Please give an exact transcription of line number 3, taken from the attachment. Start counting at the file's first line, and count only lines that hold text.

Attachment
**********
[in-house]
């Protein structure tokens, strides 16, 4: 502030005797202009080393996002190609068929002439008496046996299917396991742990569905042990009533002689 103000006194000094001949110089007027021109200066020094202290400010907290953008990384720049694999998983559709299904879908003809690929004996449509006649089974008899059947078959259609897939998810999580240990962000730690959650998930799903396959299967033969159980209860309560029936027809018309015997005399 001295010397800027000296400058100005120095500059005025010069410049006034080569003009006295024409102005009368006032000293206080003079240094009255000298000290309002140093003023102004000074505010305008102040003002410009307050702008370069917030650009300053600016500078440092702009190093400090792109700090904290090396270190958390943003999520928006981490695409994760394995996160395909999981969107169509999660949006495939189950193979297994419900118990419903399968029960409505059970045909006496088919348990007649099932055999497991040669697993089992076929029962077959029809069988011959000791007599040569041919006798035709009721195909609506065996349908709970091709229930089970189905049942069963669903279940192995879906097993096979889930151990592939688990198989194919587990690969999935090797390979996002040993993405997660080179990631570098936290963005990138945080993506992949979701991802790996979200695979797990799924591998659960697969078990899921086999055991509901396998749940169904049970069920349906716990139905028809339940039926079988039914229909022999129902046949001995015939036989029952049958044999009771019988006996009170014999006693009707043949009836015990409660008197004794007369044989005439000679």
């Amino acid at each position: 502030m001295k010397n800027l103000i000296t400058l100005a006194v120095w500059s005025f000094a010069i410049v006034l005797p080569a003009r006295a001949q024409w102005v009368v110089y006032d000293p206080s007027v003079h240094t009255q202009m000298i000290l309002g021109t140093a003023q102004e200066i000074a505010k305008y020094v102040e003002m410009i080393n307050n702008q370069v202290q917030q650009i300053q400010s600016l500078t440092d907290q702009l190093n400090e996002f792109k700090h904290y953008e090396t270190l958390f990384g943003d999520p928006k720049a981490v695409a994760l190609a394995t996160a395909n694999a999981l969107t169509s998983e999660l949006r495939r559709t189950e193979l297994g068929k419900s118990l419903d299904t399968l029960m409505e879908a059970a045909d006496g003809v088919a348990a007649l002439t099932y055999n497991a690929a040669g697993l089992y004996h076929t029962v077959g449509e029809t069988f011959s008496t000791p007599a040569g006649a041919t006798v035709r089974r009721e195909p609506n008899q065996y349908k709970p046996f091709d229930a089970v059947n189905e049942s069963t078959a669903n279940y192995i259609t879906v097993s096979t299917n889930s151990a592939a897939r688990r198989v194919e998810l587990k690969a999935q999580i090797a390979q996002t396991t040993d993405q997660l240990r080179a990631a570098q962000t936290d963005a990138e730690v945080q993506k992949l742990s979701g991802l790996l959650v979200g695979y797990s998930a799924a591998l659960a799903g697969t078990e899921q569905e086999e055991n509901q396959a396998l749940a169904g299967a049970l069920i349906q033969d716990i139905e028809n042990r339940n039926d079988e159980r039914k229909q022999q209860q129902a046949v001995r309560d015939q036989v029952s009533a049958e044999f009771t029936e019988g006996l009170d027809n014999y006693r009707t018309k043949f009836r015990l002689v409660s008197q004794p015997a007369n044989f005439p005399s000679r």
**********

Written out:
């Amino acid at each position: 502030m001295k010397n800027l103000i000296t400058l100005a006194v120095w500059s005025f000094a010069i410049v006034l005797p080569a003009r006295a001949q024409w102005v009368v110089y006032d000293p206080s007027v003079h240094t009255q202009m000298i000290l309002g021109t140093a003023q102004e200066i000074a505010k305008y020094v102040e003002m410009i080393n307050n702008q370069v202290q917030q650009i300053q400010s600016l500078t440092d907290q702009l190093n400090e996002f792109k700090h904290y953008e090396t270190l958390f990384g943003d999520p928006k720049a981490v695409a994760l190609a394995t996160a395909n694999a999981l969107t169509s998983e999660l949006r495939r559709t189950e193979l297994g068929k419900s118990l419903d299904t399968l029960m409505e879908a059970a045909d006496g003809v088919a348990a007649l002439t099932y055999n497991a690929a040669g697993l089992y004996h076929t029962v077959g449509e029809t069988f011959s008496t000791p007599a040569g006649a041919t006798v035709r089974r009721e195909p609506n008899q065996y349908k709970p046996f091709d229930a089970v059947n189905e049942s069963t078959a669903n279940y192995i259609t879906v097993s096979t299917n889930s151990a592939a897939r688990r198989v194919e998810l587990k690969a999935q999580i090797a390979q996002t396991t040993d993405q997660l240990r080179a990631a570098q962000t936290d963005a990138e730690v945080q993506k992949l742990s979701g991802l790996l959650v979200g695979y797990s998930a799924a591998l659960a799903g697969t078990e899921q569905e086999e055991n509901q396959a396998l749940a169904g299967a049970l069920i349906q033969d716990i139905e028809n042990r339940n039926d079988e159980r039914k229909q022999q209860q129902a046949v001995r309560d015939q036989v029952s009533a049958e044999f009771t029936e019988g006996l009170d027809n014999y006693r009707t018309k043949f009836r015990l002689v409660s008197q004794p015997a007369n044989f005439p005399s000679r």